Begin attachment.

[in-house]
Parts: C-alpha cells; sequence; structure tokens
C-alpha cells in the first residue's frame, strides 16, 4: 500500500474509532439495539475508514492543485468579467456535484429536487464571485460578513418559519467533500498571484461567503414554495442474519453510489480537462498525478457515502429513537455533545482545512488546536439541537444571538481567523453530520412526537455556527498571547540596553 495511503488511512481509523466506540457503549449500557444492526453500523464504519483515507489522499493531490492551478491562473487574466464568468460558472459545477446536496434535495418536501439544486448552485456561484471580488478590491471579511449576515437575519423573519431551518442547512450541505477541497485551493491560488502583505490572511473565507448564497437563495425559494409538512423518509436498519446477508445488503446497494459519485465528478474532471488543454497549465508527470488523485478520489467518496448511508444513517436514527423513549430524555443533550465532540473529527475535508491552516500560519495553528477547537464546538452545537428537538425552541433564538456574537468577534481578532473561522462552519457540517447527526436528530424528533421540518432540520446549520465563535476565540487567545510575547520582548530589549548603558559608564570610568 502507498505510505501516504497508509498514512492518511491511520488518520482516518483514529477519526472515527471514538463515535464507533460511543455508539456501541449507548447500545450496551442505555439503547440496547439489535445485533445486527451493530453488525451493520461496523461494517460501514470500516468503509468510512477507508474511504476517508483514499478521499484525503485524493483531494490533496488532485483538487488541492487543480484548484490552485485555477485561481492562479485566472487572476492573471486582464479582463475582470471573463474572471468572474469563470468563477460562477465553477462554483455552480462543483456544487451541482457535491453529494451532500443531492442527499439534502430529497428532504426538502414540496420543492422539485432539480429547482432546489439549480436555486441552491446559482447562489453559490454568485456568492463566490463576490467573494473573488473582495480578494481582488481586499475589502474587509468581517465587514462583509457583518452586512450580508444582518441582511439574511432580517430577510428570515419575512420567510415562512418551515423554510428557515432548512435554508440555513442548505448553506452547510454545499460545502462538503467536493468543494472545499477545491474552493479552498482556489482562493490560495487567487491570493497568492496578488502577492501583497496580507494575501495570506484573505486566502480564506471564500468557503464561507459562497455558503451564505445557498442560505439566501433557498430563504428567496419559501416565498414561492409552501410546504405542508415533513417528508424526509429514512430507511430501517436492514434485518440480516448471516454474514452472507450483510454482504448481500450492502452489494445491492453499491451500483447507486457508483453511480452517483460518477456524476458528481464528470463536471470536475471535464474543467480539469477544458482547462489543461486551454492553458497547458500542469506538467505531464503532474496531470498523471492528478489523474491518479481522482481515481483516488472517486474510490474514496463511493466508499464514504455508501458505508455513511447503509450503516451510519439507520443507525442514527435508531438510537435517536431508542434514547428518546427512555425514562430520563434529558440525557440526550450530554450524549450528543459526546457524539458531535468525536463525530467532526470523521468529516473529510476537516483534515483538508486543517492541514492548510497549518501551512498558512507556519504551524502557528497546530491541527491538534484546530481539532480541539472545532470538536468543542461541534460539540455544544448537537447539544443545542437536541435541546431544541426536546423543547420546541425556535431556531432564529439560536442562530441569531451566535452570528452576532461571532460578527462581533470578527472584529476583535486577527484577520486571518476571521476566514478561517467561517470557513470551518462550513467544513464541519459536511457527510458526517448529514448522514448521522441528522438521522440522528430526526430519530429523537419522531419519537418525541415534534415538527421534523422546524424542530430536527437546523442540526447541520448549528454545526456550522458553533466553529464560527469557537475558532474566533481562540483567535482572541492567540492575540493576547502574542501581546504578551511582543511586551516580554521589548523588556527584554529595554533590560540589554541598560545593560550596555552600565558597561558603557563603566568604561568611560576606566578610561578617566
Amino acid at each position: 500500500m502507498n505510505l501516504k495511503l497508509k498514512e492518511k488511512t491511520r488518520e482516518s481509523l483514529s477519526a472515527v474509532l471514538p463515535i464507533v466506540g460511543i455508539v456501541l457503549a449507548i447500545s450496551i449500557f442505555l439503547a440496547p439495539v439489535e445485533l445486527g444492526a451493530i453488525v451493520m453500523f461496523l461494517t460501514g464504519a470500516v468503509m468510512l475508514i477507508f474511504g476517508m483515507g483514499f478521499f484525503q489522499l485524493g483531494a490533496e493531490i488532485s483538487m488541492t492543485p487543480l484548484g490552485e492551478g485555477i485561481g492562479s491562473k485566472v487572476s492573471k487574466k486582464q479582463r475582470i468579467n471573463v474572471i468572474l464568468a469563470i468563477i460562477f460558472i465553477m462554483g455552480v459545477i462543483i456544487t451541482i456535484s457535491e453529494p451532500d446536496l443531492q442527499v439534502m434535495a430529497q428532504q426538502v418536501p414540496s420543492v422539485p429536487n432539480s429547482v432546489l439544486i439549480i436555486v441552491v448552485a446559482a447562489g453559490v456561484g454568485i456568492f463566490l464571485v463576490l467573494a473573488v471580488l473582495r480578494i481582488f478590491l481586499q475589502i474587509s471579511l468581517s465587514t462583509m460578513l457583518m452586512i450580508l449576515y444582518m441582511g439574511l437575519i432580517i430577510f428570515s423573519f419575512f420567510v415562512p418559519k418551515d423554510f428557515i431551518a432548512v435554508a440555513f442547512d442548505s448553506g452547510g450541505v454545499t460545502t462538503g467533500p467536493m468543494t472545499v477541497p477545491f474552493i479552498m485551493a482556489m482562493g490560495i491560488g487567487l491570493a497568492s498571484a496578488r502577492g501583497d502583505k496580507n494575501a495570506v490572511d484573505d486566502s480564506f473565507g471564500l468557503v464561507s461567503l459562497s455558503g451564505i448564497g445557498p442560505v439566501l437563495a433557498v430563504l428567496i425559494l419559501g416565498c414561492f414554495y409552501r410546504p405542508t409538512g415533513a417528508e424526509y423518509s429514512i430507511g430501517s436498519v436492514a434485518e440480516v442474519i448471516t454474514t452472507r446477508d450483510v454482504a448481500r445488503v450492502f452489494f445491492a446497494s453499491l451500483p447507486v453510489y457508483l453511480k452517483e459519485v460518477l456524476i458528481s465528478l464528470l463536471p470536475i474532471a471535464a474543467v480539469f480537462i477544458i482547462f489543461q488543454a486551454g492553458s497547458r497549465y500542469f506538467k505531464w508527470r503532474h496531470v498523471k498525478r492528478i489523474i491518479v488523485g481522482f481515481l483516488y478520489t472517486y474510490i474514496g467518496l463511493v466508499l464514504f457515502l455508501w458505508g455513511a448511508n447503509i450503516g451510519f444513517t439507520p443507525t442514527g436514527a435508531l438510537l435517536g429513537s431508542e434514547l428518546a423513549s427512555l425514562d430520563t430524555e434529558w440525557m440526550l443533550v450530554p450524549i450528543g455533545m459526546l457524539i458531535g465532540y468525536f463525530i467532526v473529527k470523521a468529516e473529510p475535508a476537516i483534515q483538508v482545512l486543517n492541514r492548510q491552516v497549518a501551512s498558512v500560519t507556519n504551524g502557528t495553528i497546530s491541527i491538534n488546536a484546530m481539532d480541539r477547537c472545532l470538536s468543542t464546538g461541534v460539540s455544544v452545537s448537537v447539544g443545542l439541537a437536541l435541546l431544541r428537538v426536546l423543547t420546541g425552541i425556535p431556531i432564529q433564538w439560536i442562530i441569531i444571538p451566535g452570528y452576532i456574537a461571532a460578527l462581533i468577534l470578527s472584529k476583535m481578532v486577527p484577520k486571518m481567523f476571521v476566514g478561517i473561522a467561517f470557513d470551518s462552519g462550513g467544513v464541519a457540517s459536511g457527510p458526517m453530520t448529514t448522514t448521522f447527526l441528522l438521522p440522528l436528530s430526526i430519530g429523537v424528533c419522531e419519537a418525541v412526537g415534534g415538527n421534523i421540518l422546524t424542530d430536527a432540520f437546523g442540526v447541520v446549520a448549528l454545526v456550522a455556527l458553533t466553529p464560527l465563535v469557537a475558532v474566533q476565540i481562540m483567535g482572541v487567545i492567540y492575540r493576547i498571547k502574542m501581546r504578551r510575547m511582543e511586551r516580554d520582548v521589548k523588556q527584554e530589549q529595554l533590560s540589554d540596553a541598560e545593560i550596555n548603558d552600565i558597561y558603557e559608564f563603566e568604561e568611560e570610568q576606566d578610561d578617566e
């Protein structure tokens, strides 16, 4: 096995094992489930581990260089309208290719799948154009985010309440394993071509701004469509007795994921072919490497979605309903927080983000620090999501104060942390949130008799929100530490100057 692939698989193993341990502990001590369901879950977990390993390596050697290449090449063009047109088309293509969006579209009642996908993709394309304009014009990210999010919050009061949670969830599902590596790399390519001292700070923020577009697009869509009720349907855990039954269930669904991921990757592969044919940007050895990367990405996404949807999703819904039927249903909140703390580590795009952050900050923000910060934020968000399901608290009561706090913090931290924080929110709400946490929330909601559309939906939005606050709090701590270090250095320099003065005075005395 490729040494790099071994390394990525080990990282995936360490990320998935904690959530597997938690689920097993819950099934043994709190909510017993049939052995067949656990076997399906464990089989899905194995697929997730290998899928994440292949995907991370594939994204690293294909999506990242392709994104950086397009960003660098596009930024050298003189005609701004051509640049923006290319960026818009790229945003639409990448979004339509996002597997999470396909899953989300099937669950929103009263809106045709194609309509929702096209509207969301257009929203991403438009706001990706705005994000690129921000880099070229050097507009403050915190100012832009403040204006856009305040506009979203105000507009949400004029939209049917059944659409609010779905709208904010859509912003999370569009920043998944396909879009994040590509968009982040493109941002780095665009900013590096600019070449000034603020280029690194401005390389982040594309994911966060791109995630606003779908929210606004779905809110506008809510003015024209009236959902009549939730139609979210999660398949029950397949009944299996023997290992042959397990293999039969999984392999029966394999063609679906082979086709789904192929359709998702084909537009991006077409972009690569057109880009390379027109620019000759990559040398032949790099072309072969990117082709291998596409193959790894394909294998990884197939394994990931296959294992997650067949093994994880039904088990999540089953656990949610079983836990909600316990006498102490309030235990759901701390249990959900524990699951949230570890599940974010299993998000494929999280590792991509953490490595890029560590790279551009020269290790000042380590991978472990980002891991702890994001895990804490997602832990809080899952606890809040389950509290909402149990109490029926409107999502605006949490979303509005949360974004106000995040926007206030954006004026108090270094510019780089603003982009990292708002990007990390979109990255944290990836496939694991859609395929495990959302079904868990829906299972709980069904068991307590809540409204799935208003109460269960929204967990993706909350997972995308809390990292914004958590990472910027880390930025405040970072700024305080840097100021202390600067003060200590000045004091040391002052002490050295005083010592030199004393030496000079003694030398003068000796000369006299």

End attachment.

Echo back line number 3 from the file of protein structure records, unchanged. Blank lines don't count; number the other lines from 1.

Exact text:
C-alpha cells in the first residue's frame, strides 16, 4: 500500500474509532439495539475508514492543485468579467456535484429536487464571485460578513418559519467533500498571484461567503414554495442474519453510489480537462498525478457515502429513537455533545482545512488546536439541537444571538481567523453530520412526537455556527498571547540596553 495511503488511512481509523466506540457503549449500557444492526453500523464504519483515507489522499493531490492551478491562473487574466464568468460558472459545477446536496434535495418536501439544486448552485456561484471580488478590491471579511449576515437575519423573519431551518442547512450541505477541497485551493491560488502583505490572511473565507448564497437563495425559494409538512423518509436498519446477508445488503446497494459519485465528478474532471488543454497549465508527470488523485478520489467518496448511508444513517436514527423513549430524555443533550465532540473529527475535508491552516500560519495553528477547537464546538452545537428537538425552541433564538456574537468577534481578532473561522462552519457540517447527526436528530424528533421540518432540520446549520465563535476565540487567545510575547520582548530589549548603558559608564570610568 502507498505510505501516504497508509498514512492518511491511520488518520482516518483514529477519526472515527471514538463515535464507533460511543455508539456501541449507548447500545450496551442505555439503547440496547439489535445485533445486527451493530453488525451493520461496523461494517460501514470500516468503509468510512477507508474511504476517508483514499478521499484525503485524493483531494490533496488532485483538487488541492487543480484548484490552485485555477485561481492562479485566472487572476492573471486582464479582463475582470471573463474572471468572474469563470468563477460562477465553477462554483455552480462543483456544487451541482457535491453529494451532500443531492442527499439534502430529497428532504426538502414540496420543492422539485432539480429547482432546489439549480436555486441552491446559482447562489453559490454568485456568492463566490463576490467573494473573488473582495480578494481582488481586499475589502474587509468581517465587514462583509457583518452586512450580508444582518441582511439574511432580517430577510428570515419575512420567510415562512418551515423554510428557515432548512435554508440555513442548505448553506452547510454545499460545502462538503467536493468543494472545499477545491474552493479552498482556489482562493490560495487567487491570493497568492496578488502577492501583497496580507494575501495570506484573505486566502480564506471564500468557503464561507459562497455558503451564505445557498442560505439566501433557498430563504428567496419559501416565498414561492409552501410546504405542508415533513417528508424526509429514512430507511430501517436492514434485518440480516448471516454474514452472507450483510454482504448481500450492502452489494445491492453499491451500483447507486457508483453511480452517483460518477456524476458528481464528470463536471470536475471535464474543467480539469477544458482547462489543461486551454492553458497547458500542469506538467505531464503532474496531470498523471492528478489523474491518479481522482481515481483516488472517486474510490474514496463511493466508499464514504455508501458505508455513511447503509450503516451510519439507520443507525442514527435508531438510537435517536431508542434514547428518546427512555425514562430520563434529558440525557440526550450530554450524549450528543459526546457524539458531535468525536463525530467532526470523521468529516473529510476537516483534515483538508486543517492541514492548510497549518501551512498558512507556519504551524502557528497546530491541527491538534484546530481539532480541539472545532470538536468543542461541534460539540455544544448537537447539544443545542437536541435541546431544541426536546423543547420546541425556535431556531432564529439560536442562530441569531451566535452570528452576532461571532460578527462581533470578527472584529476583535486577527484577520486571518476571521476566514478561517467561517470557513470551518462550513467544513464541519459536511457527510458526517448529514448522514448521522441528522438521522440522528430526526430519530429523537419522531419519537418525541415534534415538527421534523422546524424542530430536527437546523442540526447541520448549528454545526456550522458553533466553529464560527469557537475558532474566533481562540483567535482572541492567540492575540493576547502574542501581546504578551511582543511586551516580554521589548523588556527584554529595554533590560540589554541598560545593560550596555552600565558597561558603557563603566568604561568611560576606566578610561578617566